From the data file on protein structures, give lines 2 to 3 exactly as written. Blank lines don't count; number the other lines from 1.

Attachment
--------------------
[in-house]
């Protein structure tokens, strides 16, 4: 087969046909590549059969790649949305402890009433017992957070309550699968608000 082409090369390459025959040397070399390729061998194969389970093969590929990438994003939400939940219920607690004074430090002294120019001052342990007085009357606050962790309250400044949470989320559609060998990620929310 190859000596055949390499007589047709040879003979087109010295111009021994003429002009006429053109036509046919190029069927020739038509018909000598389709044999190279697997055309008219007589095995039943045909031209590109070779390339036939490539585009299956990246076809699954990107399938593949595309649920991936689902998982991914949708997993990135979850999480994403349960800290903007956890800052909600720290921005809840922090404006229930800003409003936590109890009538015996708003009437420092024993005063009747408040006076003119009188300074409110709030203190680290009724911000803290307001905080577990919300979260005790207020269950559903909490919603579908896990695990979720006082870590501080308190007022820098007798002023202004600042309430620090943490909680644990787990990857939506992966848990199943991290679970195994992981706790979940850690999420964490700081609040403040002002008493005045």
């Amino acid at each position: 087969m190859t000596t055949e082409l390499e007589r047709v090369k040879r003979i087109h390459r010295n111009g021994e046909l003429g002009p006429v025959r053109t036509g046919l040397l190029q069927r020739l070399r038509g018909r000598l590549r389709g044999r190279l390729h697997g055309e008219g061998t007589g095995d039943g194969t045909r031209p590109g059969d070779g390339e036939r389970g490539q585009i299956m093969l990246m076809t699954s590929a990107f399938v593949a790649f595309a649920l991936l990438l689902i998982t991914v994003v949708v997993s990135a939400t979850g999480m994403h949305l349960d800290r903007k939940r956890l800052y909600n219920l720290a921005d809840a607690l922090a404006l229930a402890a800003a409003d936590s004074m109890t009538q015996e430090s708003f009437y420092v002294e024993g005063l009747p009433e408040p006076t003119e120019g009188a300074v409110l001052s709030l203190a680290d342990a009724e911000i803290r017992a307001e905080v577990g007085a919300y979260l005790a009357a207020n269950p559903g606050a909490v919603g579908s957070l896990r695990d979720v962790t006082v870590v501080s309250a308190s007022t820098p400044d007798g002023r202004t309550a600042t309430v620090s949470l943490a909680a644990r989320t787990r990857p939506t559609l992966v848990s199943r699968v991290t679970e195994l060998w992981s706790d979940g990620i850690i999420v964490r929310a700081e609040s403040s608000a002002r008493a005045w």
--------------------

């Protein structure tokens, strides 16, 4: 087969046909590549059969790649949305402890009433017992957070309550699968608000 082409090369390459025959040397070399390729061998194969389970093969590929990438994003939400939940219920607690004074430090002294120019001052342990007085009357606050962790309250400044949470989320559609060998990620929310 190859000596055949390499007589047709040879003979087109010295111009021994003429002009006429053109036509046919190029069927020739038509018909000598389709044999190279697997055309008219007589095995039943045909031209590109070779390339036939490539585009299956990246076809699954990107399938593949595309649920991936689902998982991914949708997993990135979850999480994403349960800290903007956890800052909600720290921005809840922090404006229930800003409003936590109890009538015996708003009437420092024993005063009747408040006076003119009188300074409110709030203190680290009724911000803290307001905080577990919300979260005790207020269950559903909490919603579908896990695990979720006082870590501080308190007022820098007798002023202004600042309430620090943490909680644990787990990857939506992966848990199943991290679970195994992981706790979940850690999420964490700081609040403040002002008493005045």
């Amino acid at each position: 087969m190859t000596t055949e082409l390499e007589r047709v090369k040879r003979i087109h390459r010295n111009g021994e046909l003429g002009p006429v025959r053109t036509g046919l040397l190029q069927r020739l070399r038509g018909r000598l590549r389709g044999r190279l390729h697997g055309e008219g061998t007589g095995d039943g194969t045909r031209p590109g059969d070779g390339e036939r389970g490539q585009i299956m093969l990246m076809t699954s590929a990107f399938v593949a790649f595309a649920l991936l990438l689902i998982t991914v994003v949708v997993s990135a939400t979850g999480m994403h949305l349960d800290r903007k939940r956890l800052y909600n219920l720290a921005d809840a607690l922090a404006l229930a402890a800003a409003d936590s004074m109890t009538q015996e430090s708003f009437y420092v002294e024993g005063l009747p009433e408040p006076t003119e120019g009188a300074v409110l001052s709030l203190a680290d342990a009724e911000i803290r017992a307001e905080v577990g007085a919300y979260l005790a009357a207020n269950p559903g606050a909490v919603g579908s957070l896990r695990d979720v962790t006082v870590v501080s309250a308190s007022t820098p400044d007798g002023r202004t309550a600042t309430v620090s949470l943490a909680a644990r989320t787990r990857p939506t559609l992966v848990s199943r699968v991290t679970e195994l060998w992981s706790d979940g990620i850690i999420v964490r929310a700081e609040s403040s608000a002002r008493a005045w």